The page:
Indiana Eviction Process & Laws | Free IN Eviction Notices

An Indiana eviction may proceed under the premise that the tenant has not responded to a nonpayment notice or a month to month lease termination letter. If they do not pay or move-out by the end of the time period the landlord may seek legal action by filing an Affidavit of Immediate Possession with the Court in Your Area.

NonPayment Laws - 10 days IC 32-31-1-6

NonCompliance Laws - No statute

Month to Month Laws - 30 Days IC 32-31-1-1

Eviction Laws - IC 33-24-3-4

Types of Notice

Indiana 10 Day Notice to Quit | NonPayment of Rent

The Indiana ten (10) day notice to quit, pertaining to § 32-31-1-6, is to be used by landlords to begin the eviction process for a tenant who has failed to pay rent. Indiana State law requires that tenants who have not paid rent must receive at least ten (10) days notice…

Indiana 30 Day Notice to Quit | Month to Month Tenancy Termination

The Indiana thirty (30) termination letter, in relation to § 32-31-1-1, can only be used to terminate month-to-month tenancies. The notice can be used by both the landlord or tenant to inform one another of their intention to terminate the tenancy. Although there does not need to be a specific reason…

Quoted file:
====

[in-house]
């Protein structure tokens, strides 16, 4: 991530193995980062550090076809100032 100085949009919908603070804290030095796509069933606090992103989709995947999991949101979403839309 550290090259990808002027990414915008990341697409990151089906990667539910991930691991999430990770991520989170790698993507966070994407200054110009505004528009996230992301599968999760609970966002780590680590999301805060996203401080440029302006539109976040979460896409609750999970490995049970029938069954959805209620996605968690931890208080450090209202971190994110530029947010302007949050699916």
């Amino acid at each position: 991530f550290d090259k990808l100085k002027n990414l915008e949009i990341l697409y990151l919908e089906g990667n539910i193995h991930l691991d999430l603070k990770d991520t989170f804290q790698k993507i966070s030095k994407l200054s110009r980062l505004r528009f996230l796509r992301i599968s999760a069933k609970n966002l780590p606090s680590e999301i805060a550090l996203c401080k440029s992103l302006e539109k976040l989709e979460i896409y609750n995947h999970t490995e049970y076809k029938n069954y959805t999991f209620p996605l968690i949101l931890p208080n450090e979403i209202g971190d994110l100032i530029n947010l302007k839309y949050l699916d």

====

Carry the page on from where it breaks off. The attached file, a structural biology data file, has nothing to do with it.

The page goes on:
Process How to Evict a Tenant

Step 1 – The eviction process in Indiana (for non-payment of rent) begins with the landlord serving the tenant with a ten (10) day notice to quit/vacate. If it is a month-to-month tenancy, Indiana law requires that the tenant receive at least thirty (30) days notice. It’s recommended to personally deliver the notice to the tenant, however if this is not possible then the notice can be posted on the premises of the rental unit (such as on the front door or a window).

Indiana 10 Day Notice to Quit | NonPayment of Rent
Indiana 30 Day Notice to Quit | Month to Month Tenancy Termination

Step 2 – After the tenant has been served with the notice they can either pay the rent, move out of the rental unit, or not pay the rent and not move out. If they do not pay the rent or move out of the rental property, the landlord can begin the eviction lawsuit process in court. The landlord must first file a Complaint/Summons at the county/district court.

Step 3 – The Complaint/Summons will be served to the tenant, and they will be required to file an “answer.” Failure of the tenant to file an answer or show up to the trial/hearing date will result in a default judgement being ruled against them. If the eviction lawsuit goes to trial and the landlord wins the case, a court order will be issued to the tenant demanding them to vacate the rental unit within a certain amount of time. The court will also issue a court order giving legal authority to the local Sheriff to aid in the eviction.